Yeah, no, no, no, no, that's fine. That's a good idea and all, but we've got a way. Cool. Yeah. Yeah. And so we're sitting there explaining how Facebook works and how Google works. Like from the advertising side, he knows how Facebook, the platform, social media platform works, but we're explaining how the, the advertising side works and all of that.

And, uh, luckily, you know, James, my co-founder, he had been doing all of the like SEO and PPC, the digital marketing for yes cone. So he had built some rapport and had a reputation there as a, as an authority. And, uh, and so pat, you know, to his credit, like three minutes in. You just pounds, his fist on the table, since that's the future, let's go do it.

We're just sitting there, like you're supposed to tell us why this can't be done. Yeah. Yeah. What's this supposed to be three minutes. This should take much longer. Sit back down. And so, you know, at that point we had our first customer and we went home and started writing code. Wow. And a couple of the really important things that pat taught us in that first conversation were that, um, there, there, there was this thing called.

They can see rates on these billboards or occupancy the universe. Right. And we just assumed that, you know, again, coming from the computerized background, like all of the space on that sign should be sold just to, you know, lower prices. If there's more space at higher prices, if there's less space and he's like, no, no, no, because of the way that we sell.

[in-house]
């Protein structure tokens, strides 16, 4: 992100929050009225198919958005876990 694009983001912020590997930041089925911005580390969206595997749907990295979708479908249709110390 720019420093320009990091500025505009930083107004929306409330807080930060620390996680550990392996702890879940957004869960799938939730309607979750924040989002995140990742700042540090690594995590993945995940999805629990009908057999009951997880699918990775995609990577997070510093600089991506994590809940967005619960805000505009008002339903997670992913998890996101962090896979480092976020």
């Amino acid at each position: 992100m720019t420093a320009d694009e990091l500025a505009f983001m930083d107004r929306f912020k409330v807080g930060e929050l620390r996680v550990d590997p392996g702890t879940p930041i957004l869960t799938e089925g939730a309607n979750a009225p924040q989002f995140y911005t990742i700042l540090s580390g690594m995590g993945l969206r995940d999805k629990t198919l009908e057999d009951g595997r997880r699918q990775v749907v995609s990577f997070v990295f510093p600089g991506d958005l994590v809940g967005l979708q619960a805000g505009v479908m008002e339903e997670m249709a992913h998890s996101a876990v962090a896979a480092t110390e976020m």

It's it's fixed price and we're never sold out like that. That's one of the two lies that every out of home vendor will tell you is that they're sold out, but nobody has ever sold out. Um, they're always vacancies. And so if you can go get me a dollar for those vacancies, that's a dollar more than I had before.

And we're like, great. We'll go do it. Awesome. So that was like, like I said, fall of 2015. Um, so we went and started writing code and on June 6th of 16, We launched on all of the ESCOs digital inventory. So there are four states where you tied a whole Nevada and Oregon. And, uh, we launched on all of their digital inventory.

We only did the ESCO for the first year. We had to figure out how to sell, actually sell the space. We had to figure out how to propagate the content to the remote displays and get proof of performance back, like proof that the image had shown back from the sign and then build a customers and figure all that stuff out.

So for the first year we kept it really small, just focused on the ESCO. Um, but doing that, uh, we, at the end of that first year, we, we did a study with Tesco and we found that we had added 1100. To their digital top-line revenue, credible with zero cost basis for them zero. Right? Like that's a, that's a, that's a top 1% salesperson that comes with a book of business.

Yeah. Well, and, and so I don't have any visibility into what their, their books look like, like what their net margins are, but the industry averages in, out of home for, you know, for net margins are low teens. Right. And so in the first year from a cold start zero, we probably came very close to doubling their profitability.

From from zero it's significant. And where did, did where the business come from then? Is it any different than it is now? And if not, how did, how did you figure the sweet spot for who a blip client? Yeah. So the, the other thing that we sort of, there was some math that we had to do, which was, you know, the, the sales approach for digital and vinyl signs was identical.